5. Risk of management failure – The entrepreneur must be capable of intense sustained effort, knows the market thoroughly, and reacts well to risk.

6. Risk of leadership failure – aside from the other factors, the ability to lead is something every venture capitalists consider prior to funding. 

Reasons for Rejections 

Understanding the criteria at which venture capitalists disqualify opportunities is key in creating great business proposals. In order to do this, the study showed 10 essential criteria rated by the respondents.

Ten Criteria Most Frequently Rated Essential

According to the same study, the researchers have identified characteristics of “critically flawed” proposals, which a combination of any of the two would result to rejection.

Percentage of Venture Capitalists Who Would Reject Proposals Which Fail Two Criteria

To interpret, let’s take combination 1 in the list. 84% of the sampled venture capitalist would reject the proposal because it failed two criteria as shown above. And as you go down the list of combinations, you can see the rejection rate. And if we apply to this to the real world, most likely we will experience the same rejection ratings as described in the research literature and findings.

Having the Right Team Matters

Also, looking closely, it would seem that at least one criterion in each of the combination described above is about the entrepreneurs’ character or experience.. In order to mitigate the potential of refusal due to personality or lack of experience, the entrepreneur must ensure that he/she can assemble a team who can compensate for these flaws.

The succeeding graph below came from the same study showing the percent preference of the venture capitalists in terms of team composition. More than half said that each new venture should have a balance team essential. Regardless how the other factors are attractive, most venture capitalists would reject a proposal if this were not met.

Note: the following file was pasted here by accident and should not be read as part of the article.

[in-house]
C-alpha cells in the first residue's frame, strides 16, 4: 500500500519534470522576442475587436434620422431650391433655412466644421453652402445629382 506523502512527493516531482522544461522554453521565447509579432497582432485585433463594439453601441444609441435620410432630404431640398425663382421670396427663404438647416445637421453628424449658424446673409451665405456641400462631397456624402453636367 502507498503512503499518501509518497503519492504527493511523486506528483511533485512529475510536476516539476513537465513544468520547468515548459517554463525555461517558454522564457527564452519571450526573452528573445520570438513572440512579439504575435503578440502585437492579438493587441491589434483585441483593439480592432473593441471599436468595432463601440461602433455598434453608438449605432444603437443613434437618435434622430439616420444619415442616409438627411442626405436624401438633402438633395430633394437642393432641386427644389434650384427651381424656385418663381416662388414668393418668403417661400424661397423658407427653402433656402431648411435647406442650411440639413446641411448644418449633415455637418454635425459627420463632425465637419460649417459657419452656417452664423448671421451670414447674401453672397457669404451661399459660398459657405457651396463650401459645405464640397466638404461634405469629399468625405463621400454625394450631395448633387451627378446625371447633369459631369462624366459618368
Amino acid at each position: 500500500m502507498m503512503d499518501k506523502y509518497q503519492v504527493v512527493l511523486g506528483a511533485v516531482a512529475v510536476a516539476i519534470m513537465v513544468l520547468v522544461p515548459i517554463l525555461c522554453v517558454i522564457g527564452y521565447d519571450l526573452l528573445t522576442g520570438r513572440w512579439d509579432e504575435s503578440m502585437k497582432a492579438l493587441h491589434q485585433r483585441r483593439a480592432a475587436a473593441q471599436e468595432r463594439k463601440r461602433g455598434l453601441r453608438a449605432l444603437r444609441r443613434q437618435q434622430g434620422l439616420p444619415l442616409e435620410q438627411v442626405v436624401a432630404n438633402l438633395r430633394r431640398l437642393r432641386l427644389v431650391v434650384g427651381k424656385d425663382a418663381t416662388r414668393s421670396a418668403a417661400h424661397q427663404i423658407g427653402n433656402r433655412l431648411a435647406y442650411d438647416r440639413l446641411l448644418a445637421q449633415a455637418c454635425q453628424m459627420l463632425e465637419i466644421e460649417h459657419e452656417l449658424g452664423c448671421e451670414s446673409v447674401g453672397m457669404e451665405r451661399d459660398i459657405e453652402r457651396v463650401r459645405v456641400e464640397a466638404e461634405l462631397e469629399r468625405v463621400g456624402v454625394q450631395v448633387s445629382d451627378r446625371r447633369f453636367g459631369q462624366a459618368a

Required Venture Team Composition

How Young Companies Can Overcome This

In order to increase the chances of success in securing funding, my research led me to a realization that all the roadblocks for acquiring financial resources points to the elements of Timmon’s model – Opportunity, Team, and Resources.

The case studies and research done by other people still points to the basic foundation of Timmon’s model and how venture capitalists screen all aplicants for funding. It talks about finding the right opportunity using a set of criteria such as growth potential, rate of return on investment and exit strategy.

It also talks about the element of a team and how venture capitalists puts a lot of weight in the character of the entrepreneur and his recruited team members whose skills, expertise and experience compliments that entire venture.

Lastly, this topic is all about securing financial resources which is the third element in Timmon’s model. I learnt that this component of the model if secured via venture capitalists is highly dependent on the two elements. If the entrepeneur deosn’t have the right opportunity and has a mediocre team, the chances of rejection is extremely high.